Posted on 8 Jun 2014
Should you be doing yoga?
Many fitness and exercise trends have come and gone over the last few decades but it seems as though yoga's never really been displaced from its position at the top since it first gained popularity in the modern fitness circuit. Now yoga's longevity might seem like a full-on recommendation but before you start unrolling your mat, make sure that you've covered all the bases about what you need to know about yoga.
Yoga Instructor First off, be aware that there's no universal credential system for yoga instructors. Yoga studios adhere to their own specific hiring practices and without universal standards this means that though unintentional, there may be untrained instructors who slip through the cracks. According to experts, being observant about how your yoga instructor starts a class will clue you in on how good of a teacher he or she is. If the instructor asks whether the students have any injuries and adjusts the instructions to help the student out, you're probably good to go.
Yoga Classes It's also important to know that there a several kinds of yoga classes and it's essential that you familiarize yourself with what goes on in a particular class before you sign up. After all, there are some classes that will see students performing their stances in hot and humid rooms. This may lead to dehydration and overstretching, the latter of which may damage your cartilages. If you insist on doing hot yoga, be careful and make sure that you keep yourself hydrated all the time.
Mens Yoga It's also worth knowing that women tend to have more elastic bodies, and according to a column in the NYTimes, the trouble starts when yoga instructors push men to do the exact same stances as women. Men are generally built with more muscle, making them comparative inflexible. In this case, it might be better to go with all-male classes as programs are structured to emphasize muscle building, instead of focusing on flexibility.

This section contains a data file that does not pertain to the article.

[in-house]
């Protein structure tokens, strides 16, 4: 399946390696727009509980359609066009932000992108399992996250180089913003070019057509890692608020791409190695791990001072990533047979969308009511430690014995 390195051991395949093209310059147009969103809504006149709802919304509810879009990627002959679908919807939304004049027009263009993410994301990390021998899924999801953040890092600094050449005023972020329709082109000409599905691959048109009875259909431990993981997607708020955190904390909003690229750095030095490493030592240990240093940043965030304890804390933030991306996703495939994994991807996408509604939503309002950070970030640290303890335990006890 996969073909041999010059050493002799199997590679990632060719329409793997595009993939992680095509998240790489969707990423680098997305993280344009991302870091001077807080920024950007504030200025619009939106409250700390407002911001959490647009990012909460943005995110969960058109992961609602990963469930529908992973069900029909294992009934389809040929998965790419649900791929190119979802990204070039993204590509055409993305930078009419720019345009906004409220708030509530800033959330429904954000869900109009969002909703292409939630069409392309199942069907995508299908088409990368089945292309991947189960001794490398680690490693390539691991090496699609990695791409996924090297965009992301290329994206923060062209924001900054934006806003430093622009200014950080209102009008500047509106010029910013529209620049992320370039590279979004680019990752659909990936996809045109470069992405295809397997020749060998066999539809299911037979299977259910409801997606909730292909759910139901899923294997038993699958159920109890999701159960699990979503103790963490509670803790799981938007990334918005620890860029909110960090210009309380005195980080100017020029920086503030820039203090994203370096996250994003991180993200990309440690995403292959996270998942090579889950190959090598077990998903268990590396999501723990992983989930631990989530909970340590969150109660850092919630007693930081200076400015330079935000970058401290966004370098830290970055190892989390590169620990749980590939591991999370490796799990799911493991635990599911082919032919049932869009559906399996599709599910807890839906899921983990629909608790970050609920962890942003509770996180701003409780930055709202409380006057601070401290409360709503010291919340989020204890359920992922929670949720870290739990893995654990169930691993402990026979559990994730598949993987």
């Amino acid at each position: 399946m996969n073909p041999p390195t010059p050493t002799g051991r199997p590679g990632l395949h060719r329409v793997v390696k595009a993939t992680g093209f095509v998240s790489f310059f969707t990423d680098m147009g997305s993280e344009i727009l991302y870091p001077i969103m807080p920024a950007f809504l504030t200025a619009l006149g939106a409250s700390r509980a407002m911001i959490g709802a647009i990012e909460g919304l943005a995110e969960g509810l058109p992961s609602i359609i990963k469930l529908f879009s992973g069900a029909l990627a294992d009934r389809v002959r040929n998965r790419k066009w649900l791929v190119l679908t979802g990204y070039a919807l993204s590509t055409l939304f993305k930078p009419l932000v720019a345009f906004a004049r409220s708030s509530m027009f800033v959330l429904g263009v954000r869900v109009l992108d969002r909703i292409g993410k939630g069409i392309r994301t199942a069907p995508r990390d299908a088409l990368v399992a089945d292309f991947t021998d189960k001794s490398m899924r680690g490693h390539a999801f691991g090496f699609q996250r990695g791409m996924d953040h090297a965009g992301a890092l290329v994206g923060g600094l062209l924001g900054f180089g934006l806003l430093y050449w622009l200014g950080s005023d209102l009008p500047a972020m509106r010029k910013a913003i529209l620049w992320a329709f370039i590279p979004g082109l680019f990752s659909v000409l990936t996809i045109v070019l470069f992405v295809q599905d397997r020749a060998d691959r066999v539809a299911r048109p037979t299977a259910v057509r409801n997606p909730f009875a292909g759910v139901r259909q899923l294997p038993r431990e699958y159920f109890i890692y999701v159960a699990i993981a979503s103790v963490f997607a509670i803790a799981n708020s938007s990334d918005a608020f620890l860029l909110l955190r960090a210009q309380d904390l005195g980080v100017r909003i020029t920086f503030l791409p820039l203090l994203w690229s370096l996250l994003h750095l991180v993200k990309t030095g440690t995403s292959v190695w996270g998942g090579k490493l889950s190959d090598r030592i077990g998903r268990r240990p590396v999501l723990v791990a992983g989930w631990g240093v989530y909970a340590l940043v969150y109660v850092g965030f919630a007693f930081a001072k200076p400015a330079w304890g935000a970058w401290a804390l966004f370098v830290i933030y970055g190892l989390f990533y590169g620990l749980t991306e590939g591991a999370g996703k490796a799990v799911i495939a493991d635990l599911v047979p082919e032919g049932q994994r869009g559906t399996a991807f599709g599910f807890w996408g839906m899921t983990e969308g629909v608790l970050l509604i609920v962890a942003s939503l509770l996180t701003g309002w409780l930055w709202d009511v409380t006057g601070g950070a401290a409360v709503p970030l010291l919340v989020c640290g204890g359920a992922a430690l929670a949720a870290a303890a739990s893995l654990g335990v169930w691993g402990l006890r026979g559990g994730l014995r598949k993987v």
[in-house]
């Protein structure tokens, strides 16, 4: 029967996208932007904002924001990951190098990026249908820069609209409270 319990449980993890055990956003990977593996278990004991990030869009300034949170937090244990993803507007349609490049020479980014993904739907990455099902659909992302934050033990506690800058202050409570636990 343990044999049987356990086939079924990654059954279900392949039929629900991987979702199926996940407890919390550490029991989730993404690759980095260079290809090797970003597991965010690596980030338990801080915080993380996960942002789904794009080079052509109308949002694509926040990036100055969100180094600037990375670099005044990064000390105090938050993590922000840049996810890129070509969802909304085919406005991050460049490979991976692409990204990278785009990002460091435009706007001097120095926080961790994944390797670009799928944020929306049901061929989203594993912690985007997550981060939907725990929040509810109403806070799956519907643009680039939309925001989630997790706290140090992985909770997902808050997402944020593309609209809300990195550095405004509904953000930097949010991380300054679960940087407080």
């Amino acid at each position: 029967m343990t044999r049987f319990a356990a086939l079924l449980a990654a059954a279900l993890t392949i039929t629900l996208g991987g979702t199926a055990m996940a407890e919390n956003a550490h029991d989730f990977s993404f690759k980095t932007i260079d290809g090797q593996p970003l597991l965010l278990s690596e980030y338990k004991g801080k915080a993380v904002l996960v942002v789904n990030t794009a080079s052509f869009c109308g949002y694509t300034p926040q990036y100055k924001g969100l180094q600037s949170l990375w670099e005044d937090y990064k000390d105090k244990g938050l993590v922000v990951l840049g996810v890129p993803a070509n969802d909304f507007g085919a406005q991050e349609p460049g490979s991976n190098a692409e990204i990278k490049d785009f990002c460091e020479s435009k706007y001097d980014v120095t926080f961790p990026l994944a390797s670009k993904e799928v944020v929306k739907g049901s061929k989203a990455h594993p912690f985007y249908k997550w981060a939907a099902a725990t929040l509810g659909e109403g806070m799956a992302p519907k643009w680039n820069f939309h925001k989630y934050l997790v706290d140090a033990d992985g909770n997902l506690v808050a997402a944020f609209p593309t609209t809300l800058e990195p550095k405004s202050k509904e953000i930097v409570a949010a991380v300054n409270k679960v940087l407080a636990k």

Health Benefits Of course, it's not all disadvantages when it comes to yoga. There are perfectly good reasons why the practice has been around since ancient times and is still growing in popularity. For instance, yoga is a great way to manage certain health issues. Anxiety, depression, heart disease, multiple sclerosis, and headaches are just some problems that are alleviated by some yoga.
Yoga also generally helps boost flexibility, strength, creativity, and is a great form of exercise that aids in weight control as well as develops balance and concentration. Yoga is also known as a great stress reliever as it helps stabilize the practitioner's emotions through breathing and stretching exercises.
Practicing yoga is a worthwhile way to exercise and de-stress but potential yoga students must remember that it's important to "honor" one's body. That is, know what you're getting into by researching about it, consult a physician if you have any health issues, and try not to overextend yourself. Otherwise, you may end up injuring yourself instead of reaping the benefits of yoga.
Remember: do it, but be smart about it.